SACRAMENTO, Calif. (AP) — A San Rafael-based group that opposes California’s high-speed rail project filed a lawsuit Monday contesting the state’s plan to spend cap-and-trade pollution money on the $68 billion project, arguing that building the bullet train would create more pollution than it would reduce for at least a decade.
The Transportation Solutions Defense and Education Fund filed the lawsuit in Fresno County Superior Court against the California Air Resources Board, the state agency responsible for ensuring California meets the emissions reduction targets in its landmark global warming law, AB32.
The suit alleges the board downplayed the harmful effects on the environment and exaggerated the potential environmental benefits of high-speed rail in its scoping plan, allowing the state to claim the bullet train will help the state meet its greenhouse gas reduction targets.
The suit came just a week after the state Legislature approved Gov. Jerry Brown’s plan to give high-speed rail $250 million from the state’s cap-and-trade pollution fees in the upcoming fiscal year and a quarter of future cap-and-trade revenues. Some environmental groups initially opposed the plan.
The lawsuit says the scoping plan relied almost entirely on the California High-Speed Rail Authority’s “inadequate” environmental analysis “without doing its own independent analysis and evaluation of those impacts and their significance” as required under California’s strict environmental laws.
It says the board also failed to consider the pollution associated with “manufacturing the many thousands of tons of cement that would be needed for the project’s construction.”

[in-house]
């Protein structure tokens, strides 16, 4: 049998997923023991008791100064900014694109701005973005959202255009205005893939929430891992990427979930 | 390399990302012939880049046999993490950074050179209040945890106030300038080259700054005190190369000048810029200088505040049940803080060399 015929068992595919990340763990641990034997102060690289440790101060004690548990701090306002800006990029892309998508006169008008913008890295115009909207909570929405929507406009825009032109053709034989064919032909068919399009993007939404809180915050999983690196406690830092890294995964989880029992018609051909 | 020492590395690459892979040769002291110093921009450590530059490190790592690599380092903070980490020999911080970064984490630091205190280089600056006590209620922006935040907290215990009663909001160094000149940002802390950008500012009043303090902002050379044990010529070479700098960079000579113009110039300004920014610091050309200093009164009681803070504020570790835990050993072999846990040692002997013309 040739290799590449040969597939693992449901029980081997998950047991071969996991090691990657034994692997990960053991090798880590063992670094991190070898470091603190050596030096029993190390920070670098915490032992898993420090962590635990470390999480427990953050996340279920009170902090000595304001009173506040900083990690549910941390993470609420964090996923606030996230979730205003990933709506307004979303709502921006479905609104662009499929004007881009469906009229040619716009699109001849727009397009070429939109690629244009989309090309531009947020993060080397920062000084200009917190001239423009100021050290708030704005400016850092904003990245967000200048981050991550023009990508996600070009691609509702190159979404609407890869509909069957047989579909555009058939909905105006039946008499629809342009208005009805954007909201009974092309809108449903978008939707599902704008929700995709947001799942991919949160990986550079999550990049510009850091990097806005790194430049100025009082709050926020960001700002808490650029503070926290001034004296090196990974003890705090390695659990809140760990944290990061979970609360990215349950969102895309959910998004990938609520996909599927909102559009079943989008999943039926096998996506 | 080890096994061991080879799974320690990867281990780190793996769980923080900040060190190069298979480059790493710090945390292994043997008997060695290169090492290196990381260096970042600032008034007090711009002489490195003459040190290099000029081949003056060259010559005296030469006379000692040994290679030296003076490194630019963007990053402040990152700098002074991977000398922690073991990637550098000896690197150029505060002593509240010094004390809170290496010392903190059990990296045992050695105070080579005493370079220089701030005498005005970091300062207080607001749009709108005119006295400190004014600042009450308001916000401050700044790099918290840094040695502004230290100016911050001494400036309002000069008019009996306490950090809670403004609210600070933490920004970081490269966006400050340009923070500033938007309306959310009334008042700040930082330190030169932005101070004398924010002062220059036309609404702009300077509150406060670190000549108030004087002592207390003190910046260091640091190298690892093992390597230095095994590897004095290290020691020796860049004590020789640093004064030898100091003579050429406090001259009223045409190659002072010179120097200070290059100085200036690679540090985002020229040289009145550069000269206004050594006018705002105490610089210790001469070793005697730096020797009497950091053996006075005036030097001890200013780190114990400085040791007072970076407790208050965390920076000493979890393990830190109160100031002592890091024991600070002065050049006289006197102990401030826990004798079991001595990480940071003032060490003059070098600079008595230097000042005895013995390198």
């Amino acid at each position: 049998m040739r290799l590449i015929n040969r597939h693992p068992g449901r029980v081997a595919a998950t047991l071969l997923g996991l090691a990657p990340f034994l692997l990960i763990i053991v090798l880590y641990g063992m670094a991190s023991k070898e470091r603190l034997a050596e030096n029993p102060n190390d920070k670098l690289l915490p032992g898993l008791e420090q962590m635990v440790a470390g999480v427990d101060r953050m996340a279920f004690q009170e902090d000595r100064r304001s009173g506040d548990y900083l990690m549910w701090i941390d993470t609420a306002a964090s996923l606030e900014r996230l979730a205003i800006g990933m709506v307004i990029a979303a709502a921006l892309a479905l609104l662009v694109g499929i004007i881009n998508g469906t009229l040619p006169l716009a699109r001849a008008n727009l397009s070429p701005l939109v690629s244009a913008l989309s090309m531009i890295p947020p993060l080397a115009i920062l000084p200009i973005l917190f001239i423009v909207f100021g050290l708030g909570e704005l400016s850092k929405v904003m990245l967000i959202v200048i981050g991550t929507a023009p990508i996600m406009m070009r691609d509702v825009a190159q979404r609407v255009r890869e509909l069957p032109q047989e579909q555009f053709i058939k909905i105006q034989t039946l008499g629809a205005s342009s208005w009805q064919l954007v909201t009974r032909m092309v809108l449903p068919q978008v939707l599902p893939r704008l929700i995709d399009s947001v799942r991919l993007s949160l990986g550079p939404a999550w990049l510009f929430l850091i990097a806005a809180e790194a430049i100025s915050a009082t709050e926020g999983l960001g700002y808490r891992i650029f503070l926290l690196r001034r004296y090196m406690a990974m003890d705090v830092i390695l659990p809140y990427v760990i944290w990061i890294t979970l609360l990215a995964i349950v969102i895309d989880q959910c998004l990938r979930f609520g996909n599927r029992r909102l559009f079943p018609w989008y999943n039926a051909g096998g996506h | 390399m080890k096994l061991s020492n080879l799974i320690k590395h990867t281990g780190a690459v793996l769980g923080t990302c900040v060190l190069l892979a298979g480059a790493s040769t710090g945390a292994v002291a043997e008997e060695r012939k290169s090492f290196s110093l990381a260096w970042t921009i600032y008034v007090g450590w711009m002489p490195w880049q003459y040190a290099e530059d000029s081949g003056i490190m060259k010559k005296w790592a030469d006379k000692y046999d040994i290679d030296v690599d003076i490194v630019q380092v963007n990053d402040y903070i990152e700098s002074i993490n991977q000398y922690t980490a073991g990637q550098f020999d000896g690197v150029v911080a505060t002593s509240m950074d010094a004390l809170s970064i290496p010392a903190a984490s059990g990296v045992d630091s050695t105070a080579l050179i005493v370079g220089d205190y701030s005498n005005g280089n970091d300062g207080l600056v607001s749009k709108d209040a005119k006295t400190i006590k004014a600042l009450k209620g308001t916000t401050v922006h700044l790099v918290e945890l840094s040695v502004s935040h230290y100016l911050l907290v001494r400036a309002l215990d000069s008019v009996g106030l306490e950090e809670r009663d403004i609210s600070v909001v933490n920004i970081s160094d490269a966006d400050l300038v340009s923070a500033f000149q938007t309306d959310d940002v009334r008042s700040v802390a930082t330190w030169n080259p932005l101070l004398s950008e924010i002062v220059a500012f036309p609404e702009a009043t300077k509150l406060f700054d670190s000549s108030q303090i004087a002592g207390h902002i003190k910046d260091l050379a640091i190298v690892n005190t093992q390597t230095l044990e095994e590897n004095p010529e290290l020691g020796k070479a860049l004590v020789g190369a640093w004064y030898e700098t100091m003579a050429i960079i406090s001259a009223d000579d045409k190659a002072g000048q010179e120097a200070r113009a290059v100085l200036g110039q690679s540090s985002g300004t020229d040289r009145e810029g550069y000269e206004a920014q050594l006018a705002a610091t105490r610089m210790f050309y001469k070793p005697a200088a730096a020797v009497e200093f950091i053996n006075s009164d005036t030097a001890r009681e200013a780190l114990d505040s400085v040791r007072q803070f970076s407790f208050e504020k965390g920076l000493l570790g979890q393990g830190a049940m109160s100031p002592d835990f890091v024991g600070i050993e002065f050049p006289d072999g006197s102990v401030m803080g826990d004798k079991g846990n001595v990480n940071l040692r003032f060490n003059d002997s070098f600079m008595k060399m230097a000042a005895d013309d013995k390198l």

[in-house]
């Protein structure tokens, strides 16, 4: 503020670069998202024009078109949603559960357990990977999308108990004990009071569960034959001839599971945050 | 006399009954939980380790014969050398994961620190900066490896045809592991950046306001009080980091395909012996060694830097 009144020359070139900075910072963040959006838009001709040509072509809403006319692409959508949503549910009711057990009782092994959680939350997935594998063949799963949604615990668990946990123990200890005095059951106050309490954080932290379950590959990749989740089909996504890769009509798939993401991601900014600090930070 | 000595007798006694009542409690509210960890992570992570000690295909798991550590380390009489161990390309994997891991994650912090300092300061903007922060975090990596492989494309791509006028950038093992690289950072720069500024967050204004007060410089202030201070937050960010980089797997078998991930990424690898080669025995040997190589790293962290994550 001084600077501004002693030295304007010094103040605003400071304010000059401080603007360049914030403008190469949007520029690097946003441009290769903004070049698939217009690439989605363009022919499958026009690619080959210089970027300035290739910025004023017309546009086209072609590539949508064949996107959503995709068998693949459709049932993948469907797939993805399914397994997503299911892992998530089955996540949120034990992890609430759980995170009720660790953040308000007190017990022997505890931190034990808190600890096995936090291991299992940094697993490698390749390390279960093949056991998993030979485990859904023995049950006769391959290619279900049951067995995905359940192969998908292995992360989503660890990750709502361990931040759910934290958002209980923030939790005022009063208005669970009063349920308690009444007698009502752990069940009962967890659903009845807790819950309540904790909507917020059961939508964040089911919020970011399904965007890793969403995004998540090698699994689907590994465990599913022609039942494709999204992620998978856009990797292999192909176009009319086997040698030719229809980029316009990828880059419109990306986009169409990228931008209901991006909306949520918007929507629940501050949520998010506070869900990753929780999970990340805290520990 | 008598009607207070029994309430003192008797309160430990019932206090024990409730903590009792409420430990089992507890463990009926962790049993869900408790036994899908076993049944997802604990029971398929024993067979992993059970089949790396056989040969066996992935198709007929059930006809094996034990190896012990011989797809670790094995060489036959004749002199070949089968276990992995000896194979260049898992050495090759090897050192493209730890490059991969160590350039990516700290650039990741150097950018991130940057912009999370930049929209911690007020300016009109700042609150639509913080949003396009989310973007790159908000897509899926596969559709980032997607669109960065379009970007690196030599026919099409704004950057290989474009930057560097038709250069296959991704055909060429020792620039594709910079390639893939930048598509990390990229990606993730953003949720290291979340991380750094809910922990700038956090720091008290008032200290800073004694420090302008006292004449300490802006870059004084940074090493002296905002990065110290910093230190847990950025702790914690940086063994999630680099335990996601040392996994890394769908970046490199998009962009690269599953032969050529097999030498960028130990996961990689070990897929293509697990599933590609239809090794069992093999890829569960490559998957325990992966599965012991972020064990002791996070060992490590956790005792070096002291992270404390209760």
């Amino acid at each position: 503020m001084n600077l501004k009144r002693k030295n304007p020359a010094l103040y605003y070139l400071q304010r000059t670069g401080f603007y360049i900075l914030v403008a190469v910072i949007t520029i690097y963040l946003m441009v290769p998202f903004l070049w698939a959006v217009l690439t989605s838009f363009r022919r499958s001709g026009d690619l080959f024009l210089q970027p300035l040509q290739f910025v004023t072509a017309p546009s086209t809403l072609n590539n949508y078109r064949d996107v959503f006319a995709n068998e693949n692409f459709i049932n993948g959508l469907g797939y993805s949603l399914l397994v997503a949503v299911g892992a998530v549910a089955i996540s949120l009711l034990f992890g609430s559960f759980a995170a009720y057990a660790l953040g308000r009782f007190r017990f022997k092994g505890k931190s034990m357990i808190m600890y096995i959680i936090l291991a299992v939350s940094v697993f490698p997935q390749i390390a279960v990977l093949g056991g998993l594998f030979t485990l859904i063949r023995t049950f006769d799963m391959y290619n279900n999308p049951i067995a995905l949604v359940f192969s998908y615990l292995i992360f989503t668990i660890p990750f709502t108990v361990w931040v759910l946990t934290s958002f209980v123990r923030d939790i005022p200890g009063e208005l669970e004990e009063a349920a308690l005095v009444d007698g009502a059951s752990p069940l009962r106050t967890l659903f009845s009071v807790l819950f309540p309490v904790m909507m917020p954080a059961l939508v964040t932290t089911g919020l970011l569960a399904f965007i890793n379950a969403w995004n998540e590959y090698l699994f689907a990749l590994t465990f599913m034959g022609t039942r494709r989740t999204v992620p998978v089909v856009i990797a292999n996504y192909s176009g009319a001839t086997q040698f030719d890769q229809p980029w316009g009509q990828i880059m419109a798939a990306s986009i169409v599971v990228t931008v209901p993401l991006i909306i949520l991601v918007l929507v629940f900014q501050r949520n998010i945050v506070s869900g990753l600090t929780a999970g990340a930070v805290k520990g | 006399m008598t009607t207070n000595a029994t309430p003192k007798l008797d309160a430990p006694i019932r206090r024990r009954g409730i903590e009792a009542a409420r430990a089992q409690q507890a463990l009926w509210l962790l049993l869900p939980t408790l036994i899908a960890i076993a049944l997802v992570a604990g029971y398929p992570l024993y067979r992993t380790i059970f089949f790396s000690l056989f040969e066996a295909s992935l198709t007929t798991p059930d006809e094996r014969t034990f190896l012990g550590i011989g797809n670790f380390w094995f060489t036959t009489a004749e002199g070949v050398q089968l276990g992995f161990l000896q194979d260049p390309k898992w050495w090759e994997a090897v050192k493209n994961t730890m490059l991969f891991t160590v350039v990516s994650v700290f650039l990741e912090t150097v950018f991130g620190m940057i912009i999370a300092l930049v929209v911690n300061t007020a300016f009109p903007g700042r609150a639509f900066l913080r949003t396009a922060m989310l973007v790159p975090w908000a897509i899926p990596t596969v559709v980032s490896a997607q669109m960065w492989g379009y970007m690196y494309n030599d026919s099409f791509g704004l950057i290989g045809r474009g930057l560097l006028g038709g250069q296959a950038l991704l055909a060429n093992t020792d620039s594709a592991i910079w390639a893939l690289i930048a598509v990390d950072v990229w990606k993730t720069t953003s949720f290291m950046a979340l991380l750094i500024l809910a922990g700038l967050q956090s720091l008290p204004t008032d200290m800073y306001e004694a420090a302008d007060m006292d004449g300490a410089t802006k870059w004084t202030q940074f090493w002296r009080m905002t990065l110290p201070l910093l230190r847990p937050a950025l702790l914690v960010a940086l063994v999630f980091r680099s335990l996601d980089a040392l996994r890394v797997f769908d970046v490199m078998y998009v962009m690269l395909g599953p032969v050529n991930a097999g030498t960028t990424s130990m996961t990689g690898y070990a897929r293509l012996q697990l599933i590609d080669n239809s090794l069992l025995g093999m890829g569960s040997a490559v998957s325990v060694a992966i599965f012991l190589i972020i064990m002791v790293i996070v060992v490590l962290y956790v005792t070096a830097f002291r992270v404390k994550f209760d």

A spokesman for the Air Resources Board, Stanley Young, said in an email that high-speed rail has been integral to the state’s AB32 plan since it was developed in 2008.
“Not only will it be constructed with net-zero emissions, but it will dramatically reduce car miles traveled in the state,” Young said.
The California High-Speed Rail Authority did not respond to a request for comment Monday. Spokeswoman Lisa Marie Alley has called the agency’s environmental review “perhaps the most comprehensive analysis document ever prepared in California.”
The transportation group’s president, David Schonbrunn, said he submitted written and oral comments to the air board about the thousands of tons of cement that were not accounted for in the plan, but the lawsuit says ARB failed to respond as required by law.
The suit also claims the agency is required to ensure its environmental assessment considered a reasonable range of feasible alternatives to reduce the project’s carbon emissions, such as using fewer raised concrete viaducts, but it did not do so.
The lawsuit asks the court to order the ARB to rescind its inclusion of high-speed rail in the scoping plan and to invalidate funding for it from the greenhouse gas emissions reduction fund.
AB32 aims to cut California’s greenhouse gas production to 1990 levels by 2020.
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